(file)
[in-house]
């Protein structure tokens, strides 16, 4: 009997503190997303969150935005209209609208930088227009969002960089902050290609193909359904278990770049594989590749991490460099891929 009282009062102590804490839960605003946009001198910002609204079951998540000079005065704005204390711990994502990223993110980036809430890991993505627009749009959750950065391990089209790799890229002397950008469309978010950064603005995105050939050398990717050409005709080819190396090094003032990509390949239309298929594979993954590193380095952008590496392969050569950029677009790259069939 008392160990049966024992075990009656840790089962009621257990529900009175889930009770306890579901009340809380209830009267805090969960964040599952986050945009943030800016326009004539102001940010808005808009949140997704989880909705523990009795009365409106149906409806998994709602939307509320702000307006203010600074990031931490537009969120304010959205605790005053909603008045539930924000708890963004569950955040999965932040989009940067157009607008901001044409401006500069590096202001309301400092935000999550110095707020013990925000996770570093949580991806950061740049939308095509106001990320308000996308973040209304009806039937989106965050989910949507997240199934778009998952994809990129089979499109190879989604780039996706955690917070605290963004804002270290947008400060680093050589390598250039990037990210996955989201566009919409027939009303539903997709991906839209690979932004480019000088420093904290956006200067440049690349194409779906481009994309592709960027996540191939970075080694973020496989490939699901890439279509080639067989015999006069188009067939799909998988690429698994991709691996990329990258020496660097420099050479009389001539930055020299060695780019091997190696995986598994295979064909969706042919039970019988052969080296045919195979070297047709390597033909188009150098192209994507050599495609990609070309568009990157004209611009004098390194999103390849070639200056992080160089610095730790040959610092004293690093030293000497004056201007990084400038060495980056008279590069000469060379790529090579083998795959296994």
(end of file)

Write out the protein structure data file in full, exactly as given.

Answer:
[in-house]
């Protein structure tokens, strides 16, 4: 009997503190997303969150935005209209609208930088227009969002960089902050290609193909359904278990770049594989590749991490460099891929 009282009062102590804490839960605003946009001198910002609204079951998540000079005065704005204390711990994502990223993110980036809430890991993505627009749009959750950065391990089209790799890229002397950008469309978010950064603005995105050939050398990717050409005709080819190396090094003032990509390949239309298929594979993954590193380095952008590496392969050569950029677009790259069939 008392160990049966024992075990009656840790089962009621257990529900009175889930009770306890579901009340809380209830009267805090969960964040599952986050945009943030800016326009004539102001940010808005808009949140997704989880909705523990009795009365409106149906409806998994709602939307509320702000307006203010600074990031931490537009969120304010959205605790005053909603008045539930924000708890963004569950955040999965932040989009940067157009607008901001044409401006500069590096202001309301400092935000999550110095707020013990925000996770570093949580991806950061740049939308095509106001990320308000996308973040209304009806039937989106965050989910949507997240199934778009998952994809990129089979499109190879989604780039996706955690917070605290963004804002270290947008400060680093050589390598250039990037990210996955989201566009919409027939009303539903997709991906839209690979932004480019000088420093904290956006200067440049690349194409779906481009994309592709960027996540191939970075080694973020496989490939699901890439279509080639067989015999006069188009067939799909998988690429698994991709691996990329990258020496660097420099050479009389001539930055020299060695780019091997190696995986598994295979064909969706042919039970019988052969080296045919195979070297047709390597033909188009150098192209994507050599495609990609070309568009990157004209611009004098390194999103390849070639200056992080160089610095730790040959610092004293690093030293000497004056201007990084400038060495980056008279590069000469060379790529090579083998795959296994």